Old Ammunition

Hey, I recently inherited some vintage ww2 era rifles from my late grandfather. He had several hundred rounds of ammunition stored with them, but I’m afraid to use it because I don’t know how old it is. How long does it typically take for ammunition to go “bad” or become hazardous?

P.S. Sorry for that stupid post about .99$ auctions. I’d meant to ask about reserve amounts on ebay. My bad.

Examine the ammo closely. Is any of it corroded, or split, or moldy? Discard these. Have the rifles checked by a competent gunsmith, then take them and the ammo to the range. I wouldn’t use it for hunting or self-defense, but for target shooting it ought to be just fine. I regularly buy ammo boxes full of surplus ammo for my rifles. You get the odd mis- or hang fire, but so what? The price is right! :smiley:

Thanks for the reply. I’ve got another question though. We inherited a m1 carbine, a mk1 no4 lee-enfield rifle, and a springfield 1903. Does anyone know the approximate value of these rifles? All are in excellent condition. We also inherited a colt woodsman .22 automatic pistol. I’ve seen people collecting these pistols, but I’ve been unable to find their value.
Thanks again.

Again, check with a gunsmith. As a general rule, you’ll find that the carbine and the Springfield will bring the most. N0. 4 Enfields are fairly common. Or, you can go to GunBroker and check out their auctions for an idea as to prices.

Did someone mention British Military Firearms? :smiley:

If you can tell me the markings on your No 4 Mk I Lee-Enfield, along with the serial number (X out the last few letters, if you like), I can give you a manufacturer and year.

Have a look on the left hand side of the receiver. What is stamped there?

Also have a look at both sides of the wristguard. What markings, if any, are there?

Is there a small notch cut in the bolt-rail near the breech, or is there a small “catch” behind the charger bridge? (at the back of the receiver)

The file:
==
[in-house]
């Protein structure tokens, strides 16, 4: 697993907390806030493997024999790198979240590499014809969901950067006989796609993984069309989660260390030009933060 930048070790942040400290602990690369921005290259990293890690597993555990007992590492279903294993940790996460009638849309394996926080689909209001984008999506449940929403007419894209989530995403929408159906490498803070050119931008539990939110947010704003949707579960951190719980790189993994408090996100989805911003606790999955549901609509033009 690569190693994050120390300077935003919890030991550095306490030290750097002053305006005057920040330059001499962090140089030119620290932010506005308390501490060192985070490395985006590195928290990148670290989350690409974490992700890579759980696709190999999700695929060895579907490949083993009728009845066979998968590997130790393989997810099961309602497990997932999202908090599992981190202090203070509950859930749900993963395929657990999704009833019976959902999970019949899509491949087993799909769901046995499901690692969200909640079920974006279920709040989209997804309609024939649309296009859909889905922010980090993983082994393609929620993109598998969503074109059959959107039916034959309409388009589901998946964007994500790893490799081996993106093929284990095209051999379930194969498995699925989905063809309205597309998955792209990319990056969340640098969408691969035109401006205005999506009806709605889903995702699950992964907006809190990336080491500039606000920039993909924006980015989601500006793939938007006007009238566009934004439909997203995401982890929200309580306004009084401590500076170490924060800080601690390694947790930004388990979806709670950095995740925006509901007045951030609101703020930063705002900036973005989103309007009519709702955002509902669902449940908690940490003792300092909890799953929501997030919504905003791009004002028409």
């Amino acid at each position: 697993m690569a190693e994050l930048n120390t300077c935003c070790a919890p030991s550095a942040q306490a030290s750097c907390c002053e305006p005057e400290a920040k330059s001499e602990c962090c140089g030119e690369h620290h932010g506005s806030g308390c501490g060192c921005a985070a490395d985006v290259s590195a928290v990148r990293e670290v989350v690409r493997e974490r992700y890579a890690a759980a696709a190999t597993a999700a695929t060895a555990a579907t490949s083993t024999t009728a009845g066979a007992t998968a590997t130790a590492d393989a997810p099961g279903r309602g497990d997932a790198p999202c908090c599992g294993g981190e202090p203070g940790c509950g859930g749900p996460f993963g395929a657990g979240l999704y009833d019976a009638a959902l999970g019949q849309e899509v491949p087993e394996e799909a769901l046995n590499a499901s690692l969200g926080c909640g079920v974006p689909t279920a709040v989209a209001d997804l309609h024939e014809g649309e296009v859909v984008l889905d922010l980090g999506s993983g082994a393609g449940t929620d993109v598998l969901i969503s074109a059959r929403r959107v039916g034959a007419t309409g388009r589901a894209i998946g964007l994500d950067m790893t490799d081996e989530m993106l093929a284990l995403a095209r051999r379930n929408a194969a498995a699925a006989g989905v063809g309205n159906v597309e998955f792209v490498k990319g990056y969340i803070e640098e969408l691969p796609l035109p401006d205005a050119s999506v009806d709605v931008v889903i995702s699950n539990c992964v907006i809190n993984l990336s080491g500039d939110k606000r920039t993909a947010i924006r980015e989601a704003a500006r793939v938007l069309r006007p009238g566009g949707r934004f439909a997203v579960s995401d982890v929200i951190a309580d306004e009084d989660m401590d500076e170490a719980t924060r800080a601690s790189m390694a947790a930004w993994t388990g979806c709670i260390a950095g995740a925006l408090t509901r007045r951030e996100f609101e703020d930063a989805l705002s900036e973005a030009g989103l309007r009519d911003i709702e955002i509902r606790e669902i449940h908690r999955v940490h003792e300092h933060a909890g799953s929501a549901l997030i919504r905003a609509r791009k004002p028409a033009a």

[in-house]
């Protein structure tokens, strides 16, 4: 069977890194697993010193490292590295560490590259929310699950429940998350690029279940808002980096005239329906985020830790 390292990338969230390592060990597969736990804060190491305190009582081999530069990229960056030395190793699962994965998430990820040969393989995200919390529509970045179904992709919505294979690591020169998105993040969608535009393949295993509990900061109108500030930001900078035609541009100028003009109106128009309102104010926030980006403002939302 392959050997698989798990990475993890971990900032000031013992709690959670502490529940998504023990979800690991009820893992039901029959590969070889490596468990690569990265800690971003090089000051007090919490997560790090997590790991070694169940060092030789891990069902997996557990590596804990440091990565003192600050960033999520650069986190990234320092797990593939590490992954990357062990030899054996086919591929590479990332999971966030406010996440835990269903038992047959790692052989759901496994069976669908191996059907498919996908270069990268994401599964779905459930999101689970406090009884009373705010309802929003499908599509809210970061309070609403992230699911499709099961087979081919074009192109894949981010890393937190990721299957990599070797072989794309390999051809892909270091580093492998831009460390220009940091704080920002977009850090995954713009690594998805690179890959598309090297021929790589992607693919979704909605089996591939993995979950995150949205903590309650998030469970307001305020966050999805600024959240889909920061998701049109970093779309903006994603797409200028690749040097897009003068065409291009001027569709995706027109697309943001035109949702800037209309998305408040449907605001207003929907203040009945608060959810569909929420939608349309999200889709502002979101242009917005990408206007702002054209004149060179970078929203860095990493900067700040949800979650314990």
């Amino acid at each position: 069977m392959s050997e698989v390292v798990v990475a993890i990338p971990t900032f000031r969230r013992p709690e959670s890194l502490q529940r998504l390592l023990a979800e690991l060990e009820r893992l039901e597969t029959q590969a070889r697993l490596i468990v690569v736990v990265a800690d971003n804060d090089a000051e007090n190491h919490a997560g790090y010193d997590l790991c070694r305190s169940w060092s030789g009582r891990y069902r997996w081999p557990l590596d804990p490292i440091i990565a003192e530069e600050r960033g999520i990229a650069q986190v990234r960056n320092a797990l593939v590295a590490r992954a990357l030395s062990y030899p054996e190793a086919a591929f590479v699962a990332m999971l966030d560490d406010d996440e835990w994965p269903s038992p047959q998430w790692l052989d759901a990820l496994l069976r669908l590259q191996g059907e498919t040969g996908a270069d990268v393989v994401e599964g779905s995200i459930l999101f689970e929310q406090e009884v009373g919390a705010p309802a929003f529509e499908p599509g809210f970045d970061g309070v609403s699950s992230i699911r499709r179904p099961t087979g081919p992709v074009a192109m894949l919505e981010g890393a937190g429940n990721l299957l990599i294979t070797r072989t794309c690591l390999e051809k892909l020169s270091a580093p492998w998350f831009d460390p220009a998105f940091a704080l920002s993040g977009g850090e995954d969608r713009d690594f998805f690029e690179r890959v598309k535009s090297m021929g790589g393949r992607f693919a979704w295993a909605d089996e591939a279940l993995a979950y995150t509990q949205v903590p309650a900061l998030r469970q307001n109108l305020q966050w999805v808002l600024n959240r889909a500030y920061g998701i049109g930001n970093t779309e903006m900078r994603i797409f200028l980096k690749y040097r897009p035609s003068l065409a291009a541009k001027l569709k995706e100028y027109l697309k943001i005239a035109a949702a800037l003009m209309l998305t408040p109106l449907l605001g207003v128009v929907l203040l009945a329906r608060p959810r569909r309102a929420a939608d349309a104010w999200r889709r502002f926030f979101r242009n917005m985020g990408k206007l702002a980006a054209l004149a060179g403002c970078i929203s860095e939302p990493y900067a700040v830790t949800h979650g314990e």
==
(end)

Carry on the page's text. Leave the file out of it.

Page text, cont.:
What does the sight look like?

What other markings are stamped on the rifle?

Do the serial numbers on the bolt and the receiver match?

My father was a gun dealer and his father before him. We used to buy up surplus ammo from the Shotgun News and other sources for cheap plinking. It takes a long, long time for properly stored ammo to go bad. That would mean that it was stored dry. I am only 33 and I have fired many rounds from before WWI to the Korean War. That ammo was cheap and seemed to have more than average misfires but they weren’t dangerous. As far as I know, people are still selling ammunition 50 years old or more for shooting.

Ammo lasts for a long time… your primary concern is whether or not the primers are corrosive when fired.

What calibres are the cartridges you’ve got, and what headstamps have they got?

Pay special attention to the primer when inspecting the rounds, if it looks suspicious at all, don’t fire it. Remember, there’s a difference between a misfire and a hangfire. If you have a misfire, don’t open the breech for several minutes, 5 is recommended, and always wear goggles. A hangfire, out of the weapon, won’t explode violently, but it will burst the the casing and can cause burns, or eye damage if your close to it.

By who???

30 seconds is the recommended time I’ve been told by everyone from ex-military arms instructors to experienced hunters to professional Kangaroo shooters.

That’s with newer ammo and not old cordite / black powder rounds, no?

I am a former military weapons instructor and range coach. Five minutes is (or was, I retired 27 years ago) the military standard. It may seem excessive, but we always erred on the side of safety. I’ve supervised, as well as fired, thousands of rounds of ‘out of date’ ammunition.

That’s with newer ammo and cordite, but not black powder.

POF (Pakistani Ordnance Factory) .303 Mk VII SAA Ball ammunition is notorious for hangfires, click-fires, and not going off at all. Everyone in the Military Service Rifle shooting community says 30 seconds is plenty for smokeless powder/cordite ammo that’s gone “click” and hasn’t fired.

I don’t know anyone who shoots BP cartridge guns, so it’s never been an issue, but I can see how you might want to give it a minute or two, because of the slower burn rate than modern powders.

and I should say that’s Everyone in the Military Service Rifle Shooting Community here in Queensland, not necessarily globally…